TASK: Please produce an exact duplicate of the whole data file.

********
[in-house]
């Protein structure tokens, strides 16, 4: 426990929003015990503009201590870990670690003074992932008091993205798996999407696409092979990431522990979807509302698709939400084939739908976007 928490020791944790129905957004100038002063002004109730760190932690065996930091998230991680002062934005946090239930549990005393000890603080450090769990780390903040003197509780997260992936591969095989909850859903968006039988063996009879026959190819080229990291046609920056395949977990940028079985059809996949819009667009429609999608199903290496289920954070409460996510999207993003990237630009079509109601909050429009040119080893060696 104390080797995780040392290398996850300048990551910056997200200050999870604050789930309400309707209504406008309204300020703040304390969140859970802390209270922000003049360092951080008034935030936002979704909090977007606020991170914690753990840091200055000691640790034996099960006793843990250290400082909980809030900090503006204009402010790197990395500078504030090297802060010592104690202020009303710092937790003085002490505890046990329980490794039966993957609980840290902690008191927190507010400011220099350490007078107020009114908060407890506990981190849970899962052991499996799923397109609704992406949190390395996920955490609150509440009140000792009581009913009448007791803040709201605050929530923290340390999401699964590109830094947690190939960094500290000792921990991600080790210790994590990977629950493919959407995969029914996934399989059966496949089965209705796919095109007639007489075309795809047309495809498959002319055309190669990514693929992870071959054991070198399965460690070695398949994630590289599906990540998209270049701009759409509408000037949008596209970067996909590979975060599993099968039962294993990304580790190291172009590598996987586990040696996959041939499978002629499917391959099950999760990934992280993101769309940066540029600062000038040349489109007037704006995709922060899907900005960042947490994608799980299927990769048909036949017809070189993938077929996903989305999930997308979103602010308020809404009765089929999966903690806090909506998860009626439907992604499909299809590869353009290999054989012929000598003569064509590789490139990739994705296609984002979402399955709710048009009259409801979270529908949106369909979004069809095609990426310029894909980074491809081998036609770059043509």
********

[in-house]
């Protein structure tokens, strides 16, 4: 426990929003015990503009201590870990670690003074992932008091993205798996999407696409092979990431522990979807509302698709939400084939739908976007 928490020791944790129905957004100038002063002004109730760190932690065996930091998230991680002062934005946090239930549990005393000890603080450090769990780390903040003197509780997260992936591969095989909850859903968006039988063996009879026959190819080229990291046609920056395949977990940028079985059809996949819009667009429609999608199903290496289920954070409460996510999207993003990237630009079509109601909050429009040119080893060696 104390080797995780040392290398996850300048990551910056997200200050999870604050789930309400309707209504406008309204300020703040304390969140859970802390209270922000003049360092951080008034935030936002979704909090977007606020991170914690753990840091200055000691640790034996099960006793843990250290400082909980809030900090503006204009402010790197990395500078504030090297802060010592104690202020009303710092937790003085002490505890046990329980490794039966993957609980840290902690008191927190507010400011220099350490007078107020009114908060407890506990981190849970899962052991499996799923397109609704992406949190390395996920955490609150509440009140000792009581009913009448007791803040709201605050929530923290340390999401699964590109830094947690190939960094500290000792921990991600080790210790994590990977629950493919959407995969029914996934399989059966496949089965209705796919095109007639007489075309795809047309495809498959002319055309190669990514693929992870071959054991070198399965460690070695398949994630590289599906990540998209270049701009759409509408000037949008596209970067996909590979975060599993099968039962294993990304580790190291172009590598996987586990040696996959041939499978002629499917391959099950999760990934992280993101769309940066540029600062000038040349489109007037704006995709922060899907900005960042947490994608799980299927990769048909036949017809070189993938077929996903989305999930997308979103602010308020809404009765089929999966903690806090909506998860009626439907992604499909299809590869353009290999054989012929000598003569064509590789490139990739994705296609984002979402399955709710048009009259409801979270529908949106369909979004069809095609990426310029894909980074491809081998036609770059043509």